Omnivore's Dilemma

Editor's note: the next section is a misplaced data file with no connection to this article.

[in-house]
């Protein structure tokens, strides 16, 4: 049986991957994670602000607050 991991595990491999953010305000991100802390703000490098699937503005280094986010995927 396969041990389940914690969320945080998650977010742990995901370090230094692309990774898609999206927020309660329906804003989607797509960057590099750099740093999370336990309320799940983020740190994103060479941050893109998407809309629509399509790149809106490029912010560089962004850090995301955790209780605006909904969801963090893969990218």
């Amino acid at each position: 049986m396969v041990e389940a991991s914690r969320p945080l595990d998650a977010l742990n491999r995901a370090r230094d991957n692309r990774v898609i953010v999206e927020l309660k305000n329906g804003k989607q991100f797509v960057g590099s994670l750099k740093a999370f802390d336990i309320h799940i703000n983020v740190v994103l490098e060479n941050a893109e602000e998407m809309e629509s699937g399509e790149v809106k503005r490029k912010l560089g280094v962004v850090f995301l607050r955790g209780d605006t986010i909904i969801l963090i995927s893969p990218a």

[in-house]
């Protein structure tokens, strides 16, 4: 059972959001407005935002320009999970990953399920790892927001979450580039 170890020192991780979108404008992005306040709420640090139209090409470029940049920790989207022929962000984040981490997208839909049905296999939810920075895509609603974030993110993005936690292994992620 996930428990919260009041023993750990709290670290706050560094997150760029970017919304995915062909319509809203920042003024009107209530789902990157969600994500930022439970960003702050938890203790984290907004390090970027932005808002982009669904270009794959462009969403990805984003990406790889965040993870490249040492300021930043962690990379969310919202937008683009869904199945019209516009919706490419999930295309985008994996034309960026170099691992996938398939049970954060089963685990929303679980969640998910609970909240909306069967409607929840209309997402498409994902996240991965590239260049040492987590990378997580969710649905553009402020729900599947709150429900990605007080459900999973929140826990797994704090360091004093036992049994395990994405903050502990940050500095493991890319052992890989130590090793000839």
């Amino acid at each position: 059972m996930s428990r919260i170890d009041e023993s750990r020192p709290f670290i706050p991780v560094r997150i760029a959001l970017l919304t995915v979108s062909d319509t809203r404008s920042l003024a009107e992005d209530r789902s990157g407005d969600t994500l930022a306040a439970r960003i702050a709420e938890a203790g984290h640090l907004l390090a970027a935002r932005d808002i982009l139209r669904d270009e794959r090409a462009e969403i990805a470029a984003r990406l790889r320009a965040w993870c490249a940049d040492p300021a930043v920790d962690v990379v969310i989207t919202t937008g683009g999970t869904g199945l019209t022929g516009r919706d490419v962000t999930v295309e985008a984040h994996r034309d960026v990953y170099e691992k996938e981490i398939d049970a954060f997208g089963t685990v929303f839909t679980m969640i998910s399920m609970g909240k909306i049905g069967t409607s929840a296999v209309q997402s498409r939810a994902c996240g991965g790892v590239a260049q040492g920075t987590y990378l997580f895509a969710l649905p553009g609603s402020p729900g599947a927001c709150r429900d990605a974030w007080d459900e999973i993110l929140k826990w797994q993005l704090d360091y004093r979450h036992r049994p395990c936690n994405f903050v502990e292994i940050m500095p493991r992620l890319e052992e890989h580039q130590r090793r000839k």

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In the early 1990s, the Beef Industry Council launched a new advertising campaign. A series of commercials showed sizzling steaks while a voiceover proclaimed “Beef. It’s what’s for dinner” (Cattlemen’s Beef Promotion & Research Board, 2012), and a walk through any grocery store’s meat department shows that slogan is still effectively shaping the American dinner table. But before these neatly-wrapped packages of meat go from the store to the table, they are part of a living animal. In his 2006 book The Omnivore’s Dilemma, Michael Pollan endeavors to illustrate the process of how a cow becomes a steak. Industrial farming is not a simple process, it is rife with problematic practices. Pollan’s book is akin to a written documentary, and he uses rhetorical devices to gently guide the reader as a companion on his journey. Through his use of logos, ethos, pathos, imagery, and diction, Pollan pushes aside the curtain that the cattle industry has placed around their operations, and by presenting some very terrible truths he is able to persuade the reader to take action. In a compelling thread about the cattle industry that runs through the entire book, Pollan begins by describing how he decided to view the life-cycle of a cow by buying a steer. Pollan describes his interest in buying the steer as not “financial, or even gustatory. No, (his) primary interest in this animal was educational” (66). Although this has a nearly clinical tone, Pollan nearly immediately begins using pathos to evoke an emotional response for the steer. First, and very importantly, Pollan refers to steer 534 as ‘he’, not ‘it’. He also refers to him as “my steer” (69), which carries connotations of ownership, responsibility, and protection. This already begins a process of personalization for 534 as an individual animal, not merely a product. Pathos is also practiced in the very choosing of 534,

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